Consent and the Law

Senior School
21 May 21

On Wednesday, we welcomed parent Eleanor Laws QC and former SVPS parent Tom Rawstorne to the School to give a talk to the Sixth Form about consent and the Law. 

Eleanor Laws QC is a leader in the field of serious crime with particular expertise in murder and the gravest sexual offences. Tom Rawstorne is a national newspaper journalist who specialises in writing news and human-interest features. They delivered a fantastic, thought-provoking lecture to our Sixth Form students, highlighting the importance of consent and the legalities behind sexual offences.  

Joseph Gillett (Lower Sixth) reports on the event below. 

“On Wednesday afternoon, we had the privilege of listening to Eleanor Laws QC and Tom Rawstorne (Daily Mail) speaking on awareness around consent and the law. Throughout the talk, they presented a series of videos containing a hypothetical situation, which showed the investigation of sexual misconduct – from the allegation through to the prosecution. We were shown a video that portrayed a scenario involving a group of friends at a party, and as the night progressed it eventually ended with the alleged crime.  As this video came to an end, Eleanor Laws and Tom Rawstorne provided their insight into the whole scenario. Both came to the conclusion that alcohol was often a dominant catalyst for the violation of consent. Continuing on, the second video transported us to a courtroom. We were shocked when Eleanor and Tom both suggested that it would have taken on average, two-and-a-half years from an initial allegation of misconduct to the case being heard in court.

Additionally, it was explained that when the courtroom was finally reached, the accused victim and perpetrator were questioned again by the defence barrister to check their recollection of events. Initially, when asked, opinion throughout our year groups was divided due to the convincing arguments presented by the defence barrister, who listed pieces of evidence to suggest that the victim had encouraged a relationship with the accused perpetrator. As a collective, we were all very quick to make a judgement when it was one person’s word against another; yet clarification on who was at fault became clearer as we understood the true nature of consent. We learned that consent was fundamentally a mutual transaction.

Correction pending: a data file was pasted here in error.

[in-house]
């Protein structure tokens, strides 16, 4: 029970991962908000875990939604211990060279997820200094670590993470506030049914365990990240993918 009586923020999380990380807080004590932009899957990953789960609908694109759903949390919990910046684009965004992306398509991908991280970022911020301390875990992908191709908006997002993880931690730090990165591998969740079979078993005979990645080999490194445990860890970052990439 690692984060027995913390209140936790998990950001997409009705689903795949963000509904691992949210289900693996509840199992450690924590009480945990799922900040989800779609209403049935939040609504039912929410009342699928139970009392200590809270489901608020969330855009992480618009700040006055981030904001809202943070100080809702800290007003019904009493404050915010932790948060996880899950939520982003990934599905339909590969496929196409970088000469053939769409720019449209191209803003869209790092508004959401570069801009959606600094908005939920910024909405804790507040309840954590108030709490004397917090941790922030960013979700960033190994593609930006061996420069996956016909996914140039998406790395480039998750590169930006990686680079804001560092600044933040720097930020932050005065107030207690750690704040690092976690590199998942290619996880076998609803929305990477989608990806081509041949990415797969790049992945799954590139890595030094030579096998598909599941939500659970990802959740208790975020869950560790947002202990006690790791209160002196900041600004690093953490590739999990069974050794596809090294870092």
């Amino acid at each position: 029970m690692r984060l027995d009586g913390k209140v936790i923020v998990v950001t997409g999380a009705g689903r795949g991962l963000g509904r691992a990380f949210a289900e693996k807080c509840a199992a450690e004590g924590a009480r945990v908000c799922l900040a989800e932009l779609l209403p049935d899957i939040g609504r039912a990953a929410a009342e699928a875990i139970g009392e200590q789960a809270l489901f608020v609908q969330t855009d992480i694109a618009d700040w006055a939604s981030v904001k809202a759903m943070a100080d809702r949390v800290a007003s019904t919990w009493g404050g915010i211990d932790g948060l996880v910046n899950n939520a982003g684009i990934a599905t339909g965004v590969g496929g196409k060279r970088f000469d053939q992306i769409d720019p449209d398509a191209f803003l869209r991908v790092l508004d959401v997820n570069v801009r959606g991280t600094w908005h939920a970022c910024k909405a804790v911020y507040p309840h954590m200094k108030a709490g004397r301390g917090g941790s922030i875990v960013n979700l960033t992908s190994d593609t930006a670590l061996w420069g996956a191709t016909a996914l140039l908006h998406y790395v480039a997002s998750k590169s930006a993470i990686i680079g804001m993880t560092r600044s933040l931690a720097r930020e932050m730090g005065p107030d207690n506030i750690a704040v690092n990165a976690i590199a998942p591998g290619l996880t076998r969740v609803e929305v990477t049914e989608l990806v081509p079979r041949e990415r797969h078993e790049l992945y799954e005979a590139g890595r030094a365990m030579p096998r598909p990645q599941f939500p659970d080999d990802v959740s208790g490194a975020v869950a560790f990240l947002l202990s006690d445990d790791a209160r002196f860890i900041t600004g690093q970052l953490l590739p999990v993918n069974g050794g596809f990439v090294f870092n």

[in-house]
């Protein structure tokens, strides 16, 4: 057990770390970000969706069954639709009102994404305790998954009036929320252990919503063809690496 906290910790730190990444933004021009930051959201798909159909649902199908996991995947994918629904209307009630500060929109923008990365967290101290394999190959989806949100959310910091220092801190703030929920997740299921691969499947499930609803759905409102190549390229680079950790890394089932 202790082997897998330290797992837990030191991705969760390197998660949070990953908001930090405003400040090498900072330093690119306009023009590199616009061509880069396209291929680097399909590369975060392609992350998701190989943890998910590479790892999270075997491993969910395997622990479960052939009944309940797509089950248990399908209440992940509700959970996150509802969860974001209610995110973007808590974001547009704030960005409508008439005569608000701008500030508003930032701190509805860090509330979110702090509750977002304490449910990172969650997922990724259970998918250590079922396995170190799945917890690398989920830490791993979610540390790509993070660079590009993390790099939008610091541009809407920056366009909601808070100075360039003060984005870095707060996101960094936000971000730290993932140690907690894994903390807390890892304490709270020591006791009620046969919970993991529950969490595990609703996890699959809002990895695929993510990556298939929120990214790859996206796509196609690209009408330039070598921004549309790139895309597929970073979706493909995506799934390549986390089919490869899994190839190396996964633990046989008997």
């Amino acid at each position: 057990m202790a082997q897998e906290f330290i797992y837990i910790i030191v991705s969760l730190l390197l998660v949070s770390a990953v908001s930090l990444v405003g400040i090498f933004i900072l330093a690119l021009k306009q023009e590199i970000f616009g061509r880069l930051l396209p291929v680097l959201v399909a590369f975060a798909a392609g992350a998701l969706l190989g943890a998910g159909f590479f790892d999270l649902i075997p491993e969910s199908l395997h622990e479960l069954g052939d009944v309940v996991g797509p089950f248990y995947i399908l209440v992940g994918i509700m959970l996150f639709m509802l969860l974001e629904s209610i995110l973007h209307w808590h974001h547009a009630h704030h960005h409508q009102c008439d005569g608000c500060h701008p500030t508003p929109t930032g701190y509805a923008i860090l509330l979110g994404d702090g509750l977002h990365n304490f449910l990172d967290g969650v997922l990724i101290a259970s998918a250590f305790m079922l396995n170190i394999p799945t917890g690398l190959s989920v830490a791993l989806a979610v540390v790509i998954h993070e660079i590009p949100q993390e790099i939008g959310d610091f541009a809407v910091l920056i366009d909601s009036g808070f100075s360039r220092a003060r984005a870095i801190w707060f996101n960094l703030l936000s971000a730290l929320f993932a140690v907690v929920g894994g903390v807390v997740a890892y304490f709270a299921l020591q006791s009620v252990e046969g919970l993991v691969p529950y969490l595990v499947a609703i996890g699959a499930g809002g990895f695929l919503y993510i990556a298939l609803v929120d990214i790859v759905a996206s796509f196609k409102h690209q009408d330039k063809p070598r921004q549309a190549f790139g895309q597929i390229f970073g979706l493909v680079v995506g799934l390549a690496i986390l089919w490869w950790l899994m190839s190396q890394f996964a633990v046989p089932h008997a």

One thing that I noticed after the presentation, was that there was a common misconception that consent requires only a verbal response; when in fact determining another person’s body language seemed far more effective in understanding the situation. Having acknowledged this information, it seemed blatantly obvious that the perpetrator of the scenario was guilty, as he hadn’t respected the body language presented by the victim.

You could tell that this talk had struck a chord with our year group, as it sparked a conversation between both sexes long after the presentation.”

Mr Farrell received some excellent feedback after the talk from our students, including the following:

“Firstly, we were surprised at what doesn’t count as evidence in court. Secondly, we were interested in the pupils’ divided opinions on the situation shown. Finally, we were very intrigued by the attitudes of the criminal, and how he didn’t even believe he was guilty. We all agreed it was a harrowing and eye-opening talk.”

“Everyone was very positive and said they found the talk extremely useful and informative – very encouraging.  One said they thought it was going to just be a sort of “you must get consent” lecture but found the discussion and format interesting.”

“After reading and hearing about the many anonymous testimonials on the Everyone’s Invited website that sparked a national discussion about ‘rape culture’ and sexual violence among teenagers in secondary education, I feel it is paramount we strive to create a safer environment by starting a conversation surrounding these issues. The engaging and interactive talk from Eleanor Laws and Tom Rawstorne has started this important discussion within the School. Despite it being such a heavy and emotionally charged topic, the talk made it clear that we cannot ignore these issues and must be aware of the significance of consent.”

Sincere thanks go to Eleanor and Tom for providing such a wonderful and important lecture to our students.